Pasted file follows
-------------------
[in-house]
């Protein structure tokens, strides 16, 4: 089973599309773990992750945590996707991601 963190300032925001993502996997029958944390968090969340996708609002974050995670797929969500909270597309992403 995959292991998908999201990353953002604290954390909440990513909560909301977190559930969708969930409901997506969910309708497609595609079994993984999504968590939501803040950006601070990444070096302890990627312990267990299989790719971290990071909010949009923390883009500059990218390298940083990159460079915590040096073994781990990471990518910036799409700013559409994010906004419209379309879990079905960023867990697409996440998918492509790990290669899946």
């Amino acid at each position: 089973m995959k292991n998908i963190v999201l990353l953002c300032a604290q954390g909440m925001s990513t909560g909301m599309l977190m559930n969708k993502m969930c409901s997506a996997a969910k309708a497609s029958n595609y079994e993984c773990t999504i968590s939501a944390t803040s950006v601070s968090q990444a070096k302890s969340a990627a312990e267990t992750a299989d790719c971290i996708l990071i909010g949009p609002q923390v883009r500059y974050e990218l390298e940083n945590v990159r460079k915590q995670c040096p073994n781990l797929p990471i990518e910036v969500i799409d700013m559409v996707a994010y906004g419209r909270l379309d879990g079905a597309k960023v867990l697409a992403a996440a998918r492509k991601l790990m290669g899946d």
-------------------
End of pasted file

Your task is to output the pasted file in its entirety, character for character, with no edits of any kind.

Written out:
[in-house]
């Protein structure tokens, strides 16, 4: 089973599309773990992750945590996707991601 963190300032925001993502996997029958944390968090969340996708609002974050995670797929969500909270597309992403 995959292991998908999201990353953002604290954390909440990513909560909301977190559930969708969930409901997506969910309708497609595609079994993984999504968590939501803040950006601070990444070096302890990627312990267990299989790719971290990071909010949009923390883009500059990218390298940083990159460079915590040096073994781990990471990518910036799409700013559409994010906004419209379309879990079905960023867990697409996440998918492509790990290669899946």
């Amino acid at each position: 089973m995959k292991n998908i963190v999201l990353l953002c300032a604290q954390g909440m925001s990513t909560g909301m599309l977190m559930n969708k993502m969930c409901s997506a996997a969910k309708a497609s029958n595609y079994e993984c773990t999504i968590s939501a944390t803040s950006v601070s968090q990444a070096k302890s969340a990627a312990e267990t992750a299989d790719c971290i996708l990071i909010g949009p609002q923390v883009r500059y974050e990218l390298e940083n945590v990159r460079k915590q995670c040096p073994n781990l797929p990471i990518e910036v969500i799409d700013m559409v996707a994010y906004g419209r909270l379309d879990g079905a597309k960023v867990l697409a992403a996440a998918r492509k991601l790990m290669g899946d």